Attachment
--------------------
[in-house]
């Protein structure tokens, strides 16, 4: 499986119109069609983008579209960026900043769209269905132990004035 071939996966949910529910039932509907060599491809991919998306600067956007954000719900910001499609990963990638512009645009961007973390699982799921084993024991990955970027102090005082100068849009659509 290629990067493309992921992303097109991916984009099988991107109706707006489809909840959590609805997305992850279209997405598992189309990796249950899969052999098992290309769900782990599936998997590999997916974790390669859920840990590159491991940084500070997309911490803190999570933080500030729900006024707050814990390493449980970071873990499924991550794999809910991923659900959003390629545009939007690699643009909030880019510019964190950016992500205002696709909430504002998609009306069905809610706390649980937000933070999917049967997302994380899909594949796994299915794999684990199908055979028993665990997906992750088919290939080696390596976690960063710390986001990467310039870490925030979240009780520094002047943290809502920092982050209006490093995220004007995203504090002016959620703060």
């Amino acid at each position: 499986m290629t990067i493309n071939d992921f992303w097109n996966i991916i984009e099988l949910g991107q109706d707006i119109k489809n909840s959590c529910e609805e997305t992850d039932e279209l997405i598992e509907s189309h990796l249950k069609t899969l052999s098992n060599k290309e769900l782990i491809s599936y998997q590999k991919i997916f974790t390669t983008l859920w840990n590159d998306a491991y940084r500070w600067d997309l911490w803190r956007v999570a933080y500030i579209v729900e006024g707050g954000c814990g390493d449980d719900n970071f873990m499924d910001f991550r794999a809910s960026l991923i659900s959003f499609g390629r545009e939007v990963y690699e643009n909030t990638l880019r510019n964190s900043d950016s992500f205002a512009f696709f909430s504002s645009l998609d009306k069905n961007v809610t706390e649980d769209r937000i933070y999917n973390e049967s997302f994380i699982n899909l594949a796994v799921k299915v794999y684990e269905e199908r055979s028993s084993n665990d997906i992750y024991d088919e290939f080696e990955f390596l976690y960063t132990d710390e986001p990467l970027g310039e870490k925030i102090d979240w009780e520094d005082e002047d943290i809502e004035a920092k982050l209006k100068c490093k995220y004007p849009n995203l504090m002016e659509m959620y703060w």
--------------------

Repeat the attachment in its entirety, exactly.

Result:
[in-house]
């Protein structure tokens, strides 16, 4: 499986119109069609983008579209960026900043769209269905132990004035 071939996966949910529910039932509907060599491809991919998306600067956007954000719900910001499609990963990638512009645009961007973390699982799921084993024991990955970027102090005082100068849009659509 290629990067493309992921992303097109991916984009099988991107109706707006489809909840959590609805997305992850279209997405598992189309990796249950899969052999098992290309769900782990599936998997590999997916974790390669859920840990590159491991940084500070997309911490803190999570933080500030729900006024707050814990390493449980970071873990499924991550794999809910991923659900959003390629545009939007690699643009909030880019510019964190950016992500205002696709909430504002998609009306069905809610706390649980937000933070999917049967997302994380899909594949796994299915794999684990199908055979028993665990997906992750088919290939080696390596976690960063710390986001990467310039870490925030979240009780520094002047943290809502920092982050209006490093995220004007995203504090002016959620703060």
């Amino acid at each position: 499986m290629t990067i493309n071939d992921f992303w097109n996966i991916i984009e099988l949910g991107q109706d707006i119109k489809n909840s959590c529910e609805e997305t992850d039932e279209l997405i598992e509907s189309h990796l249950k069609t899969l052999s098992n060599k290309e769900l782990i491809s599936y998997q590999k991919i997916f974790t390669t983008l859920w840990n590159d998306a491991y940084r500070w600067d997309l911490w803190r956007v999570a933080y500030i579209v729900e006024g707050g954000c814990g390493d449980d719900n970071f873990m499924d910001f991550r794999a809910s960026l991923i659900s959003f499609g390629r545009e939007v990963y690699e643009n909030t990638l880019r510019n964190s900043d950016s992500f205002a512009f696709f909430s504002s645009l998609d009306k069905n961007v809610t706390e649980d769209r937000i933070y999917n973390e049967s997302f994380i699982n899909l594949a796994v799921k299915v794999y684990e269905e199908r055979s028993s084993n665990d997906i992750y024991d088919e290939f080696e990955f390596l976690y960063t132990d710390e986001p990467l970027g310039e870490k925030i102090d979240w009780e520094d005082e002047d943290i809502e004035a920092k982050l209006k100068c490093k995220y004007p849009n995203l504090m002016e659509m959620y703060w």